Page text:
Our students benefit greatly from traveling domestically and abroad, which allows them to see how people in other parts of our country or the world live. Although many commonalities exist across borders and cultures, rarely do our students find that everything is the same. A common theme when traveling with students: How can we help our students observe and experience differences more objectively, especially when they readily associate “different” with “worse”? Based on numerous trips with students (local, domestic and international; service-learning; outdoor/wilderness pursuits; historical/cultural/curricular), I have arrived at six steps for helping students wrestle with these issues, and this post will focus on the fourth:
1. Help our students “know their home before knowing the world.”
2. Preview some of the things that students will experience.
3. Challenge students to examine their beliefs and conclusions.
4. Work with students to identify the source of their beliefs and conclusions.
5. Create opportunities for cross-cultural exchange and conversations.
6. Be patient. And ask students to be patient as well.
When students react negatively to a new experience, it is too easy to attribute part (or perhaps all) of a student’s negative reaction to a lack of familiarity or understanding (although these do play some role). My experience has taught me that when we take the time to probe and identify more clearly the source of our students’ beliefs and conclusions about differences, we often discover that more subtle reasons exist to help explain the students’ reactions. And by helping students identify the true source of their negative reactions, they will be able to both understand themselves and more fully engage with the experience of traveling. Moreover, we all emerge better off by having the additional insight and tending to our students’ underlying socioemotional needs.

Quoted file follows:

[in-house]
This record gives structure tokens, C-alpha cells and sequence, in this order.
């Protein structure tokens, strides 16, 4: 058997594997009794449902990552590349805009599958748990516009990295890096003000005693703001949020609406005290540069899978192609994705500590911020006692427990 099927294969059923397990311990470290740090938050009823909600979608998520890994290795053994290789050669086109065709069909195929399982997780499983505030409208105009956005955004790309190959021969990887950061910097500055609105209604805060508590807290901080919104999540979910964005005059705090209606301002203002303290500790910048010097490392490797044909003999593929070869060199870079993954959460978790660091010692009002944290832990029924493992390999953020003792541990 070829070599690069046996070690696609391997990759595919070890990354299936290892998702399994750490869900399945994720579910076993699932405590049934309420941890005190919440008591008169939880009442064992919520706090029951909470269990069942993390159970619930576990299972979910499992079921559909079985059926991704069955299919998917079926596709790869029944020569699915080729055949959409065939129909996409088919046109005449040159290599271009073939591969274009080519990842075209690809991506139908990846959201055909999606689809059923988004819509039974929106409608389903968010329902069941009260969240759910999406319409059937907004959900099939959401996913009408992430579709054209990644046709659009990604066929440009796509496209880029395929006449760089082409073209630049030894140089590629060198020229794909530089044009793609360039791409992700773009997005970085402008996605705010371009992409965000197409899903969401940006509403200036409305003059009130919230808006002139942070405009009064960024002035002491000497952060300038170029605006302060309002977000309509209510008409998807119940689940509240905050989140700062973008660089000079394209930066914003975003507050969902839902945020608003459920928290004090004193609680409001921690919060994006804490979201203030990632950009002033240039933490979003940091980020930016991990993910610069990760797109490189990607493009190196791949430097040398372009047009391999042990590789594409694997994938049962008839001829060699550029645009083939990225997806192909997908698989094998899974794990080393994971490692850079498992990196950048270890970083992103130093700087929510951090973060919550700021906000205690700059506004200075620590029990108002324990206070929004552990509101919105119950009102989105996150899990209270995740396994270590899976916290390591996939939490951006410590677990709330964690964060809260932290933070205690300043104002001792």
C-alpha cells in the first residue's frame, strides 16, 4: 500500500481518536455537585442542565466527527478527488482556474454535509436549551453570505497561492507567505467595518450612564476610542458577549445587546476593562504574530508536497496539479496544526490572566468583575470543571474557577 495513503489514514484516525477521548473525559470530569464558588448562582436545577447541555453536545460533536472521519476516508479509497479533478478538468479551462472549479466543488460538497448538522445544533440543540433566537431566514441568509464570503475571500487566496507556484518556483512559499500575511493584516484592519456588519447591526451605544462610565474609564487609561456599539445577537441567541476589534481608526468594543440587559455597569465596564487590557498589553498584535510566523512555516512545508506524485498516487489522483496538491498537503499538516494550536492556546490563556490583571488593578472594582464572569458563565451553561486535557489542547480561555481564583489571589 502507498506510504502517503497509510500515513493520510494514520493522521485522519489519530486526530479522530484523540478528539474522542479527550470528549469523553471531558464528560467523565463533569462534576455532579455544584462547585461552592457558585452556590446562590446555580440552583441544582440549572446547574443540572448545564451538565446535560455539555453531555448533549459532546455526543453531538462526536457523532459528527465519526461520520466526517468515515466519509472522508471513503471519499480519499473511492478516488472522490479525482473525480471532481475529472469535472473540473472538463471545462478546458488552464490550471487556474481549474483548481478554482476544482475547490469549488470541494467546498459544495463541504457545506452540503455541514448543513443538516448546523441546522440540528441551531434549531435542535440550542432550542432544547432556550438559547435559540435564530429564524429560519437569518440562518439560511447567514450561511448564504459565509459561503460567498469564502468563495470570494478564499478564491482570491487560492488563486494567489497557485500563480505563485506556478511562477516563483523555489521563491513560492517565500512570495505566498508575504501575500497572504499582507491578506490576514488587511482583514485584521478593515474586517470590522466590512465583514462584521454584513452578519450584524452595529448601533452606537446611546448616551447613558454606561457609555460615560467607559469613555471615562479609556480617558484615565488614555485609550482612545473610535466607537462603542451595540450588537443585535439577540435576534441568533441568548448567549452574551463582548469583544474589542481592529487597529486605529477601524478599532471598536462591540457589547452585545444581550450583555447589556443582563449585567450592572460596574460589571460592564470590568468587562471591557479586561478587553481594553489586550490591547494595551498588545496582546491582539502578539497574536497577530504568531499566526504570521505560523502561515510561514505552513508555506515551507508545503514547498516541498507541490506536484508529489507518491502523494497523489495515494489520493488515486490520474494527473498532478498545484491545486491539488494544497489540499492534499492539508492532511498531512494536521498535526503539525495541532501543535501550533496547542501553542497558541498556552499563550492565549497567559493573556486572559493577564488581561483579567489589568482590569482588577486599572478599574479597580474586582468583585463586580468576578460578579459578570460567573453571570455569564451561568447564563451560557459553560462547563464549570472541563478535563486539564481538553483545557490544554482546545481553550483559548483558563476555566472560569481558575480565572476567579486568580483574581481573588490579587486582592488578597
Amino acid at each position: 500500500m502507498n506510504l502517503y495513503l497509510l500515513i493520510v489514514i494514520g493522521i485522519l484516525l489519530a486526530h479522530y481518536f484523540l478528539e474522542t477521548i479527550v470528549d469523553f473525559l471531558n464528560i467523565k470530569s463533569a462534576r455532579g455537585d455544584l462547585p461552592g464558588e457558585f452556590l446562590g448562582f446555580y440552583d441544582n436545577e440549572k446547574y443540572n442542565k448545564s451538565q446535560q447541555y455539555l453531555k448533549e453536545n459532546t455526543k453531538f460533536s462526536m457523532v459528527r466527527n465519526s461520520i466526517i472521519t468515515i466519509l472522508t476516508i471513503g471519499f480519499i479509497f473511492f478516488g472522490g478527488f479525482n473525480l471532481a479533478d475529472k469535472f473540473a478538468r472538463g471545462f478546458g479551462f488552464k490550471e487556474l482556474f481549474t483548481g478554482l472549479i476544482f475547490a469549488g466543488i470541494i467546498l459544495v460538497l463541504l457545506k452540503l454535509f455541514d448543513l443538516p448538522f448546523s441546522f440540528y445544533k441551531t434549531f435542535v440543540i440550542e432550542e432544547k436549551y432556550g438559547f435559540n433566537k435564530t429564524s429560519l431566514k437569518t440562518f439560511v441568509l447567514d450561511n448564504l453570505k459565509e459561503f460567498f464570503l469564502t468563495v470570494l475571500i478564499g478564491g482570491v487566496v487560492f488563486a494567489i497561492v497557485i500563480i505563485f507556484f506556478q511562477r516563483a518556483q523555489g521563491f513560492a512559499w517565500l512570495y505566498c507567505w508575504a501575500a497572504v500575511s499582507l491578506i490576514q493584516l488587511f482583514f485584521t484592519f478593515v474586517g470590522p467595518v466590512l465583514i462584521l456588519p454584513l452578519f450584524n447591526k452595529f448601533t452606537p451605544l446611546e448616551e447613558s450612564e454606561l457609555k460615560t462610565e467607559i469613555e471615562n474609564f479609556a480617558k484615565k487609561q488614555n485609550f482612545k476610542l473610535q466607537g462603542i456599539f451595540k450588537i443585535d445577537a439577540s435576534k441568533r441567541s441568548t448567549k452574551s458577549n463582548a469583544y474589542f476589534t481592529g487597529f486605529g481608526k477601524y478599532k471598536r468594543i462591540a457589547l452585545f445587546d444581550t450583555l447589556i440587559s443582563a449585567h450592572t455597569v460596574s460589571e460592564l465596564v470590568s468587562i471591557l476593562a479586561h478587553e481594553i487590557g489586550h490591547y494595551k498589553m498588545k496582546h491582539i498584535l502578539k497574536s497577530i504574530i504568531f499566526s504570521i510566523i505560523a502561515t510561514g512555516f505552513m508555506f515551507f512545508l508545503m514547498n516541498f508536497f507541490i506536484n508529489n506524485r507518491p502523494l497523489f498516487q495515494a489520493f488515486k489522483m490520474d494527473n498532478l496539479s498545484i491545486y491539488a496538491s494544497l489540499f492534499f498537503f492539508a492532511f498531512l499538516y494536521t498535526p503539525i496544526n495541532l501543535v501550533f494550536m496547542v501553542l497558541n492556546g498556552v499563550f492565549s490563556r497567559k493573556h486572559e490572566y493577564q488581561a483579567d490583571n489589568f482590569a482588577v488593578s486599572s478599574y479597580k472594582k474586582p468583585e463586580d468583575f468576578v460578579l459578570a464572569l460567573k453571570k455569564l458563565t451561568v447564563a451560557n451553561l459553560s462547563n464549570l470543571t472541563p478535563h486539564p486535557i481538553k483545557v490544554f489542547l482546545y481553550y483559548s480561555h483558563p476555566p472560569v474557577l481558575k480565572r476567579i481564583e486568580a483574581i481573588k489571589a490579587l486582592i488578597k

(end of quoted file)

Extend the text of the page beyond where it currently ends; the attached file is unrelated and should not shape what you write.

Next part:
Consider the following:
Is the student homesick? Many students have never traveled without their family before. Perhaps some have simply never traveled (or flown on a plane, or left the country or even their state), with or without their families. Some students will quickly displace their discomfort, sadness, and anxiety onto the unfamiliar because that is easier than wrestling with the challenges that come with greater independence.
How does the student deal with change? Some students have a hard time with change. The daily routine of wake up – get ready for school – go to school – attend play rehearsal – go home – do homework – sleep can often great comfort, and nothing disrupts routine like travel does. After a sleepless flight, you learn that the airline lost your luggage. You look at the clock and it’s eight hours ahead of the time at home. It’s winter at home, but summer here. And you can’t communicate with anyone. If you have trouble with change, travel can be your worst nightmare.
What is most salient in the student’s life right now? During my first few trips, I was surprised to observe how fixated students were on the way people in our destination countries drive. Yes, we spend a lot of time traveling from place to place in vehicles, and yes, in some places, we drive on the left side of the road or the steering wheel is on the right side of the car, but these oddities don’t tell the full story. Most of our high school students are in the process of learning to drive, or they have just earned their drivers’ licenses after months of drivers’ ed and driving hours. As new drivers, they’re still nervous on the road, so they pay extra close attention to how other people drive. And if the new rules of the road don’t match up with their understanding of what driving should look like, be prepared for many comments about how dangerous driving conditions are. Never mind the fact that they grew up learning to drive around Boston.
What (important) events took place right before leaving for the trip? Did the student hand in a ten-page history term paper? Did the student get into a fight with her best friend / significant other / sibling / parent? Are college acceptances (or rejections) arriving during the time away? Whereas some students compartmentalize well and switch into travel mode, leaving home at home, other students must deal with lingering emotions and events that they cannot resolve until the trip is over and they are back at home.
What other questions might you ask in order to better understand why your student is having trouble adjusting and reacting negatively to differences at your travel destination?